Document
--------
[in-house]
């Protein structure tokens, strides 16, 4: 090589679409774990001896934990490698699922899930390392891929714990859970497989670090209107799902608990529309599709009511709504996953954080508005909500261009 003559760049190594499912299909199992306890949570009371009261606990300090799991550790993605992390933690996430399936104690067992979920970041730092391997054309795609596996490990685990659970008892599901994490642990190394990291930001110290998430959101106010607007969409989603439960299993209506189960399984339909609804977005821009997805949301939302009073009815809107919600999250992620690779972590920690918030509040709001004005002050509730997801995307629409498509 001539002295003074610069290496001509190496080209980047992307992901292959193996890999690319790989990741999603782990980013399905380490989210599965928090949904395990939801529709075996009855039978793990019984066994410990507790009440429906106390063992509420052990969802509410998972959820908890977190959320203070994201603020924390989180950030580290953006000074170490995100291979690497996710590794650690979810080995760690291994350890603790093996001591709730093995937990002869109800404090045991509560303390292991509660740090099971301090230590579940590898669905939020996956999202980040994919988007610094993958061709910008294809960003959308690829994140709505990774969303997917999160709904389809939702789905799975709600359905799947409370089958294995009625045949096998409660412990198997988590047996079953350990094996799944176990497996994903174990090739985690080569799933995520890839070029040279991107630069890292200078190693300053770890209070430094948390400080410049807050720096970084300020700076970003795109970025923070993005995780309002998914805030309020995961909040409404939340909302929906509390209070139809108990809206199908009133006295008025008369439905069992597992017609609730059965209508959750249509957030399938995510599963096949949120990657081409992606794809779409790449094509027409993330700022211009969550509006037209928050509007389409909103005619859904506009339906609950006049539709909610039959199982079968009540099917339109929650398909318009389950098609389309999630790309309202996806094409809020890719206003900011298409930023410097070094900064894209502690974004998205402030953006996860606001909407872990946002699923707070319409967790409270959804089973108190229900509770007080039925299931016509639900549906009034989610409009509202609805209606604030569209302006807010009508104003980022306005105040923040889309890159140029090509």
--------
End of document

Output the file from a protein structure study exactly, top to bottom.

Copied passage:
[in-house]
């Protein structure tokens, strides 16, 4: 090589679409774990001896934990490698699922899930390392891929714990859970497989670090209107799902608990529309599709009511709504996953954080508005909500261009 003559760049190594499912299909199992306890949570009371009261606990300090799991550790993605992390933690996430399936104690067992979920970041730092391997054309795609596996490990685990659970008892599901994490642990190394990291930001110290998430959101106010607007969409989603439960299993209506189960399984339909609804977005821009997805949301939302009073009815809107919600999250992620690779972590920690918030509040709001004005002050509730997801995307629409498509 001539002295003074610069290496001509190496080209980047992307992901292959193996890999690319790989990741999603782990980013399905380490989210599965928090949904395990939801529709075996009855039978793990019984066994410990507790009440429906106390063992509420052990969802509410998972959820908890977190959320203070994201603020924390989180950030580290953006000074170490995100291979690497996710590794650690979810080995760690291994350890603790093996001591709730093995937990002869109800404090045991509560303390292991509660740090099971301090230590579940590898669905939020996956999202980040994919988007610094993958061709910008294809960003959308690829994140709505990774969303997917999160709904389809939702789905799975709600359905799947409370089958294995009625045949096998409660412990198997988590047996079953350990094996799944176990497996994903174990090739985690080569799933995520890839070029040279991107630069890292200078190693300053770890209070430094948390400080410049807050720096970084300020700076970003795109970025923070993005995780309002998914805030309020995961909040409404939340909302929906509390209070139809108990809206199908009133006295008025008369439905069992597992017609609730059965209508959750249509957030399938995510599963096949949120990657081409992606794809779409790449094509027409993330700022211009969550509006037209928050509007389409909103005619859904506009339906609950006049539709909610039959199982079968009540099917339109929650398909318009389950098609389309999630790309309202996806094409809020890719206003900011298409930023410097070094900064894209502690974004998205402030953006996860606001909407872990946002699923707070319409967790409270959804089973108190229900509770007080039925299931016509639900549906009034989610409009509202609805209606604030569209302006807010009508104003980022306005105040923040889309890159140029090509």